In Estate Planning, Little Things Can Mean a Lot

On Behalf of | Nov 13, 2019 | clients' legal issues, estate administration, Estate Planning


“Planning before death can address many of the issues that arise after a parent dies,” Barbara Weltman observes in Investopedia. While sibling rivalry can lead to lengthy and expensive legal actions, Weltman adds, forethought by the parents – along with proper legal guidance – can often prevent those things from happening.

One avoidable source of problems, we’ve found at Geyer Law, is allowing one sibling to control the flow of income or assets to other children. Using a non-family member executor or trustee for the estate goes a long way in keeping the peace.

Debates often arise, Weltman points out, over treasured items that belonged to a parent, even if those items have little financial value. The author suggests that parents disburse those items before death, or at least put tags on them naming the desired heir.

When it comes to distributing household items, siblings might take turns choosing desired items.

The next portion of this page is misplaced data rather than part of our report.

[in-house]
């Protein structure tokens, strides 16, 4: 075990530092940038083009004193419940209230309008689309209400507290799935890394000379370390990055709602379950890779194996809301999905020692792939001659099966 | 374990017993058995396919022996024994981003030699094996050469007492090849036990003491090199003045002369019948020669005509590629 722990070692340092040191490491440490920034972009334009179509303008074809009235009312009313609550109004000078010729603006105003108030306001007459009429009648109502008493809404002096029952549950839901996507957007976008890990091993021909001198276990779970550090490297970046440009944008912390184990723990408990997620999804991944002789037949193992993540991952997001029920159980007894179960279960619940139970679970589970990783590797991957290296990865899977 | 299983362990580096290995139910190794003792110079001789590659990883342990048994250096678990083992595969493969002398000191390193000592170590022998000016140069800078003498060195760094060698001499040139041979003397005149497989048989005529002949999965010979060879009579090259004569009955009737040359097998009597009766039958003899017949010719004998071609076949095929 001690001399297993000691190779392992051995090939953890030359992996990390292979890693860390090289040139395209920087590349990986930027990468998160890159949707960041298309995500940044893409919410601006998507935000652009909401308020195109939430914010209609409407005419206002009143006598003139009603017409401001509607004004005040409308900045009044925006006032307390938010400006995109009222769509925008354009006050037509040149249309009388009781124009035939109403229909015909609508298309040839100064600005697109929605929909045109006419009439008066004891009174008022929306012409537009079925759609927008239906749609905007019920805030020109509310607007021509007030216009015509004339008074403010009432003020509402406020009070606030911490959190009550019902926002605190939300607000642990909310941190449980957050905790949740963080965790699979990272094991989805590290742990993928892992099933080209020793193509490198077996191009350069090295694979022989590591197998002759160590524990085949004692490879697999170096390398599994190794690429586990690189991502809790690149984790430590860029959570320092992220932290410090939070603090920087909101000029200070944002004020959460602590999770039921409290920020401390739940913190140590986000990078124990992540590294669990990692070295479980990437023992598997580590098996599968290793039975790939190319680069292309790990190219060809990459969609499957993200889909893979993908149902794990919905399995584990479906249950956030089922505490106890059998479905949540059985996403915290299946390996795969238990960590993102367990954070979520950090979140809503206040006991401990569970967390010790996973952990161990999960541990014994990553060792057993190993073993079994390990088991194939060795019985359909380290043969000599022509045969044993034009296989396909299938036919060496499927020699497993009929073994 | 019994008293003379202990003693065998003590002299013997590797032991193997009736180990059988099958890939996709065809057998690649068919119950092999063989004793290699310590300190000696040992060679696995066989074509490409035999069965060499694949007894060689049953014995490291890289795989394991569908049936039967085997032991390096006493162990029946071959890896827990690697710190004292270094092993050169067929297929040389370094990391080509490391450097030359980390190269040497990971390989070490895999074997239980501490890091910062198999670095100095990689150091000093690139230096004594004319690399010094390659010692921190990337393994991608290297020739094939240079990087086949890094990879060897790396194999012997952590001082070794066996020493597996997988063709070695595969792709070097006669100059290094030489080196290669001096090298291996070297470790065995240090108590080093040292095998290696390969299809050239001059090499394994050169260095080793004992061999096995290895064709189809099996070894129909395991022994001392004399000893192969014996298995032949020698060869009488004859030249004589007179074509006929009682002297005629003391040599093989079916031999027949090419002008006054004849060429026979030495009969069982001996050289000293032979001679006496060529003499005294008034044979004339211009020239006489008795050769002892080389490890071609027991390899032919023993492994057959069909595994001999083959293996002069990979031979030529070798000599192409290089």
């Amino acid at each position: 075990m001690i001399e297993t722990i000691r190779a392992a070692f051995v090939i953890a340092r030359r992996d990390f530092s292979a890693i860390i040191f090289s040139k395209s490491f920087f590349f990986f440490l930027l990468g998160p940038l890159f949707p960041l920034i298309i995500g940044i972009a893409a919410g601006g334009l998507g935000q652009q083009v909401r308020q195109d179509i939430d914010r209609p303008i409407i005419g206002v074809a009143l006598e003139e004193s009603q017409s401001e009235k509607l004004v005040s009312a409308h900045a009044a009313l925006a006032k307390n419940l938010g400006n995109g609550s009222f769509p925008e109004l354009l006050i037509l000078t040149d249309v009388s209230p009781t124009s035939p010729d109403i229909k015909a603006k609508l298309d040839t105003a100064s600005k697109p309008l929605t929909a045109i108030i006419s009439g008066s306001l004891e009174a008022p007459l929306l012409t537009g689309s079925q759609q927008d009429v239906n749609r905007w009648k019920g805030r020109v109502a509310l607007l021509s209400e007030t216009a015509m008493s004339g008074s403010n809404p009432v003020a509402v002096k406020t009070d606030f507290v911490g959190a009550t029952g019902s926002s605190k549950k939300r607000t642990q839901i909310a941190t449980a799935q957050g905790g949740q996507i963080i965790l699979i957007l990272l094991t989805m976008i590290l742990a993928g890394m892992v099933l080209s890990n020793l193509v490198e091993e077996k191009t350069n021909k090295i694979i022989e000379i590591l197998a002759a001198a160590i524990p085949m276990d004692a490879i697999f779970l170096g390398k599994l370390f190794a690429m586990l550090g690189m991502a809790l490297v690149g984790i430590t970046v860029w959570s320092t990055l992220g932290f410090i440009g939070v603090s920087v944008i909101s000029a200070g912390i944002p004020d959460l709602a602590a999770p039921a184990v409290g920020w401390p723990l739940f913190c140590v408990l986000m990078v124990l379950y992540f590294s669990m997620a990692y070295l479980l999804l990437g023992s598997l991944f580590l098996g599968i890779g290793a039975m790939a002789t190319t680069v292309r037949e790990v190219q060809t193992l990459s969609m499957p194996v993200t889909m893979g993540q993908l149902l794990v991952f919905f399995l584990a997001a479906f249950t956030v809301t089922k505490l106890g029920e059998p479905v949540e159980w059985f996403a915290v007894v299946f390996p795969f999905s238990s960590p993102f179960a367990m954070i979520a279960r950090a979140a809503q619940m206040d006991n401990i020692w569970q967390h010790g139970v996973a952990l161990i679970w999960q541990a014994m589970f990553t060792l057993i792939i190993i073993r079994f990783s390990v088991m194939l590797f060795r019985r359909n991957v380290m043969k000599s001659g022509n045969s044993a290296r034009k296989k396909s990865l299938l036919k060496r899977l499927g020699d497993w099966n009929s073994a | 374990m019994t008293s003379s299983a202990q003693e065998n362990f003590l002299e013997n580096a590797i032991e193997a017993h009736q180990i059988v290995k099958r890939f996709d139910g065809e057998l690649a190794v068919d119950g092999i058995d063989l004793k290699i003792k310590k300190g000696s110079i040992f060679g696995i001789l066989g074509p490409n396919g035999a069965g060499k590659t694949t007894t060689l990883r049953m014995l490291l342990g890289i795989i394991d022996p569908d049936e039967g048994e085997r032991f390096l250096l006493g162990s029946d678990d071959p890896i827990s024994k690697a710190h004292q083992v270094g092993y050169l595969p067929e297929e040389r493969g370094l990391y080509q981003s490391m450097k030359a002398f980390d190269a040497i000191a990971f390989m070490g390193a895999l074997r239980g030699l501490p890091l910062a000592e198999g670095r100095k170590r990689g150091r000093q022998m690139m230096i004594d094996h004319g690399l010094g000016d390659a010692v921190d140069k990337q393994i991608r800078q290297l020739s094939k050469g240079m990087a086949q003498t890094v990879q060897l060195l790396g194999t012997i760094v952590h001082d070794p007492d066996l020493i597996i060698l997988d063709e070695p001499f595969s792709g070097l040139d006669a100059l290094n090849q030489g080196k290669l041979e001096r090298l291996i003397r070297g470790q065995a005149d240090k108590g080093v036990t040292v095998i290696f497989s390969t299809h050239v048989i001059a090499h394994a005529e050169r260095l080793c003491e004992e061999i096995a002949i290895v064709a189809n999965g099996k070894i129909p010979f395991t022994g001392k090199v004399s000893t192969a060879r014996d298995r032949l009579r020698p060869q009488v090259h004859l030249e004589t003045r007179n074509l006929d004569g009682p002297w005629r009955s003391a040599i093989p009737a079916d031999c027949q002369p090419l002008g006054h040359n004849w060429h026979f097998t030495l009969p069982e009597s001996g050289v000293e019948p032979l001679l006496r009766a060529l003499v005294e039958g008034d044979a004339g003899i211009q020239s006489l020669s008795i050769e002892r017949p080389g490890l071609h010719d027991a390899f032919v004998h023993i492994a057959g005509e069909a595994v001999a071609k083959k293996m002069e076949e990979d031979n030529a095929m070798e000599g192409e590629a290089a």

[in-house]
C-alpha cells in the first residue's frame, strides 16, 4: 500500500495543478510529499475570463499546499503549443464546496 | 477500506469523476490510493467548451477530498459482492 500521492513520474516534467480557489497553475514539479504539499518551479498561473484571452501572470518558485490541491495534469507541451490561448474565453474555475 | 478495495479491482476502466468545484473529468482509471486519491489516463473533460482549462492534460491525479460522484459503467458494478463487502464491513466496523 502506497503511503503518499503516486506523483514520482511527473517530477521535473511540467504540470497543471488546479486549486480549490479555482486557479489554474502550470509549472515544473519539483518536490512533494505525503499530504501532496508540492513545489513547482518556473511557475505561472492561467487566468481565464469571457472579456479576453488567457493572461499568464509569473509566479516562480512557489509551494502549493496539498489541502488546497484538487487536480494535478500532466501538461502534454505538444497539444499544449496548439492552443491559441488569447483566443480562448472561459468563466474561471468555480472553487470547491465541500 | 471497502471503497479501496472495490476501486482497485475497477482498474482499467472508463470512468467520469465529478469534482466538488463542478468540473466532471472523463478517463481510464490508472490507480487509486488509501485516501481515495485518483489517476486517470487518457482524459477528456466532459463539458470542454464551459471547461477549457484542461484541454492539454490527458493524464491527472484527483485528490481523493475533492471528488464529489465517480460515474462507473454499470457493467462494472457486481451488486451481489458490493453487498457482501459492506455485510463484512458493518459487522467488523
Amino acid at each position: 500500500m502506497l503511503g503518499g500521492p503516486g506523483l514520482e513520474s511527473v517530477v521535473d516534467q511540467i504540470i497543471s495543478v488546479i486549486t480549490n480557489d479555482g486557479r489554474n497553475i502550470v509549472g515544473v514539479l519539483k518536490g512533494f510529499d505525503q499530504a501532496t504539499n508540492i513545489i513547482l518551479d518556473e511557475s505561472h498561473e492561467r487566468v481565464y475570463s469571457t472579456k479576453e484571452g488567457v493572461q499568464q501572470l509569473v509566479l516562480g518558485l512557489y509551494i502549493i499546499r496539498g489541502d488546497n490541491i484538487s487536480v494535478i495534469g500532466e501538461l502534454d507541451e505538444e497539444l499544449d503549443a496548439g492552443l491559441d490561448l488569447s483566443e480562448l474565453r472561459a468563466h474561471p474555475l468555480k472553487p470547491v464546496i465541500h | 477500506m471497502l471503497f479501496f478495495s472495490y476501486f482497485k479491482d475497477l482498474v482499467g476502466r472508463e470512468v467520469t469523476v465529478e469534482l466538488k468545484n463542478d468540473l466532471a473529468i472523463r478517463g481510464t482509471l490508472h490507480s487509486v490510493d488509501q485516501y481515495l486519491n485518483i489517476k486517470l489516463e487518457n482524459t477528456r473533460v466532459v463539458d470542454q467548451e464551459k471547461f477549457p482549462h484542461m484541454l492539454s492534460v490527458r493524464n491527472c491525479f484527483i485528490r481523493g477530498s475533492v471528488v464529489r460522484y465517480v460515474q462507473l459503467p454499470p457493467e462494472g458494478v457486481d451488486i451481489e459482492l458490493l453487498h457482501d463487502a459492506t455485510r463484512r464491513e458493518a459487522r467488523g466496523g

“Parents usually know whether their children are likely to fight over particular items and should take action to prevent potential conflicts,” Weltman advises.

“Conflicts over inheritance have become a growing problem. Don’t assume your family is immune,” Eleanor Laise writes in Kiplinger. Adult children providing care for elderly parents may resent having to share an inheritance equally with siblings who didn’t help out, Laise admits. Blended families with children from previous marriages can also experience conflicts. Her primary piece of advice: “Start talking”, involving potential heirs in the decision-making process as the estate planning is being created.

Losing a parent can be hard enough; there’s no reason to add additional confusion and potential harm by leaving the family completely in the dark. It’s particularly important to have a frank conversation if parents intend to leave unequal bequests, advises wealthmanagement.com.

At Geyer Law, we agree. Proper estate planning, particularly when the discussions involve both generations, helps put seniors in charge of their own finances, while at the same time avoiding sibling rivalry disputes later on. 

– by Jennifer Hammond, Associate Attorney at Rebecca W. Geyer & Associates